25. Do not worry about getting too bulky.
    • even the most genetically and hormonally advantaged man will not be ambushed by Gains.
    • if you're a lady, definitely do not worry about getting surprised by excess upper body muscle mass.
    • you can always just exercise less!
  26. If you look at strength standards and find that you're way behind where you should be for your training experience, or you're constantly fatigued to an extreme degree, or you find yourself going into hypoglycemia during fairly short strength workouts, or exercising makes you just want to immediately go to sleep, or other unpleasant things, there may be something wrong. Consider talking to a doctor about it.[15]
  27. As a beginner, you can gain muscle while losing fat fairly easily if you're overweight. It gets harder later, but you don't really need to worry about that yet.
  28. Even if you don't lose a single gram of body fat, gaining strength is still useful.
  29. If you are underweight and having trouble gaining muscle, there's a good chance you just need to eat more food. If you carefully measure it and you're really eating like 5000 calories at 60 kilos and you're not gaining any fat or muscle, consider talking to a doctor.
  30. Eat protein rich food. If you fail to hit 2g per kilo of bodyweight you're not going to just wither away, but it's actually pretty easy to hit and helps avoid a potential bottleneck.
    • consider whey protein supplements.
  31. Don't worry about timing protein shakes and whatnot. Whatever difference exists won't matter to you unless your professional coach for the Olympics is telling you otherwise.
  32. Cardio is fine. Unless you're doing something weird and extreme, don't worry about "killing your gains." If you like running, go for it.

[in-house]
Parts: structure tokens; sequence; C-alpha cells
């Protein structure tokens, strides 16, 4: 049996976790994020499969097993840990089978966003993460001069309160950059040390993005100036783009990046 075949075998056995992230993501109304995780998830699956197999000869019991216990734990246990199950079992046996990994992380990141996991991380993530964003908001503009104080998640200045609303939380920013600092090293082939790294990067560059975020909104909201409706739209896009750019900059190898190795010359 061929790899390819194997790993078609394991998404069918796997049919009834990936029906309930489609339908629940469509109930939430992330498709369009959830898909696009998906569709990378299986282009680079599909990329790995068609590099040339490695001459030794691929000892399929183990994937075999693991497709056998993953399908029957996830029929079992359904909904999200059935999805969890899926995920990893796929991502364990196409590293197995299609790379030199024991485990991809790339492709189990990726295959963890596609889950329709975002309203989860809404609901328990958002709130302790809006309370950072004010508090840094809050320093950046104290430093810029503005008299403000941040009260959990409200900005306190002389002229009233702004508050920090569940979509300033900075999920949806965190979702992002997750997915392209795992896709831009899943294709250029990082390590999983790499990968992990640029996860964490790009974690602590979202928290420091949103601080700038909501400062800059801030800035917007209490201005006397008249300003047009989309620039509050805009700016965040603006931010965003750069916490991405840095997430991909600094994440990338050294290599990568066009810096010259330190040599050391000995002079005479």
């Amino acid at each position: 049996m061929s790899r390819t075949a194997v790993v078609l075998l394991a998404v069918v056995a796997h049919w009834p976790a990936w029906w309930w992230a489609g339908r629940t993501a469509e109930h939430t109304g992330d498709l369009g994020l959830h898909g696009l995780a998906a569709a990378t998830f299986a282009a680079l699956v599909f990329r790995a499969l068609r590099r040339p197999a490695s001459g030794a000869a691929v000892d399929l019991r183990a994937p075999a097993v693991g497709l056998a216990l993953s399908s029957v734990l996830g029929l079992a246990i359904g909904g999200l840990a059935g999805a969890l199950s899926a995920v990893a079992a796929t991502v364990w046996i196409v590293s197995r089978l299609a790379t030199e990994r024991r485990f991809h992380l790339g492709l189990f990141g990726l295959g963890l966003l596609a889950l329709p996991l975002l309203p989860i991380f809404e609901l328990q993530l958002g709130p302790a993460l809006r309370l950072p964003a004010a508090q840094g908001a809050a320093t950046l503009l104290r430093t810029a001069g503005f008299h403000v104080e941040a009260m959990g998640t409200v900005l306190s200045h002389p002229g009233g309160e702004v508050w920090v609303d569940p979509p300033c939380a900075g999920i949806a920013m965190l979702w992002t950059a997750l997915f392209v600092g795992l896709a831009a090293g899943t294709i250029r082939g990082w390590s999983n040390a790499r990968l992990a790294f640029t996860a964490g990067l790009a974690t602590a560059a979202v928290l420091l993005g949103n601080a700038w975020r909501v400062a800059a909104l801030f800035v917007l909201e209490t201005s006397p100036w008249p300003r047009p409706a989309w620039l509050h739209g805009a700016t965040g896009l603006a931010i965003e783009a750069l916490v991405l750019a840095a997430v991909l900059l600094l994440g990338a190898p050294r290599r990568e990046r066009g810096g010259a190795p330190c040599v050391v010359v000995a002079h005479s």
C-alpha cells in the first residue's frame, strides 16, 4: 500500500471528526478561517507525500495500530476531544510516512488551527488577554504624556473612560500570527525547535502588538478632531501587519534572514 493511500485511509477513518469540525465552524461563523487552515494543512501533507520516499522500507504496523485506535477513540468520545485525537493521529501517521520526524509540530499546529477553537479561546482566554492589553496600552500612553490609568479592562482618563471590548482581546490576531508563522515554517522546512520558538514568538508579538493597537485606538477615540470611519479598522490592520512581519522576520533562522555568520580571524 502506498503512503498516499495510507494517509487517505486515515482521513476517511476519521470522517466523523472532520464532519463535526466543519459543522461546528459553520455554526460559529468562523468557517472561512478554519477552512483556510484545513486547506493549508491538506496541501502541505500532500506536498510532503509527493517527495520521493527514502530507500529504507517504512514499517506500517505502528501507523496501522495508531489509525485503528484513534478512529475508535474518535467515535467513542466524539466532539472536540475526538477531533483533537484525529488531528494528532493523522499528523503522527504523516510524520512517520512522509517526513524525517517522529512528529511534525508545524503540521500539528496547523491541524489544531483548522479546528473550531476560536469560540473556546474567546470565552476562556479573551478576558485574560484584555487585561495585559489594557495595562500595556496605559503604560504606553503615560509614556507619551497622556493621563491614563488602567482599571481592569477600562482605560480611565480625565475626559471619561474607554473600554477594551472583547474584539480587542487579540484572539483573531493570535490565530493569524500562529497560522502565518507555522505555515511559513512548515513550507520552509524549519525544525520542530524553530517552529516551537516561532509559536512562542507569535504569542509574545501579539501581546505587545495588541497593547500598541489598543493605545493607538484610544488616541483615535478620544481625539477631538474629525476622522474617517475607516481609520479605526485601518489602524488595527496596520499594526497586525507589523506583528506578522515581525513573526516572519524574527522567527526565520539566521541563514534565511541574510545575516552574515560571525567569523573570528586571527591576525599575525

• don't get hit by a car.
  33. Consider adding sprints as a strength-focused augmentation to running.
    • even if you've got a lot of lower body strength, the first time you do hard sprints may cause a surprising amount of soreness in all sorts of muscles you didn't know could feel that sore.
    • ease into it!
  34. Don't do crazy stuff like trying to run a marathon without training for it. You can seriously injure yourself.
  35. If a new workout destroyed you and you're ultra sore, and then your pee turns brown, seek emergency medical attention.
  36. Do not kill yourself.
    • stuff like a heavy bench press can kill you; if your wrist twitches at the top and the bar falls out of your grip, do not expect a spotter to catch and dyno-deadlift the bar, and do not expect your ribcage or neck to resist the bar. If you're serious about Gains, just use the appropriate equipment to stop you from dying or use a movement that won't kill you.
    • prefer avoiding true failure when your body is the only thing between a heavy object and the ground.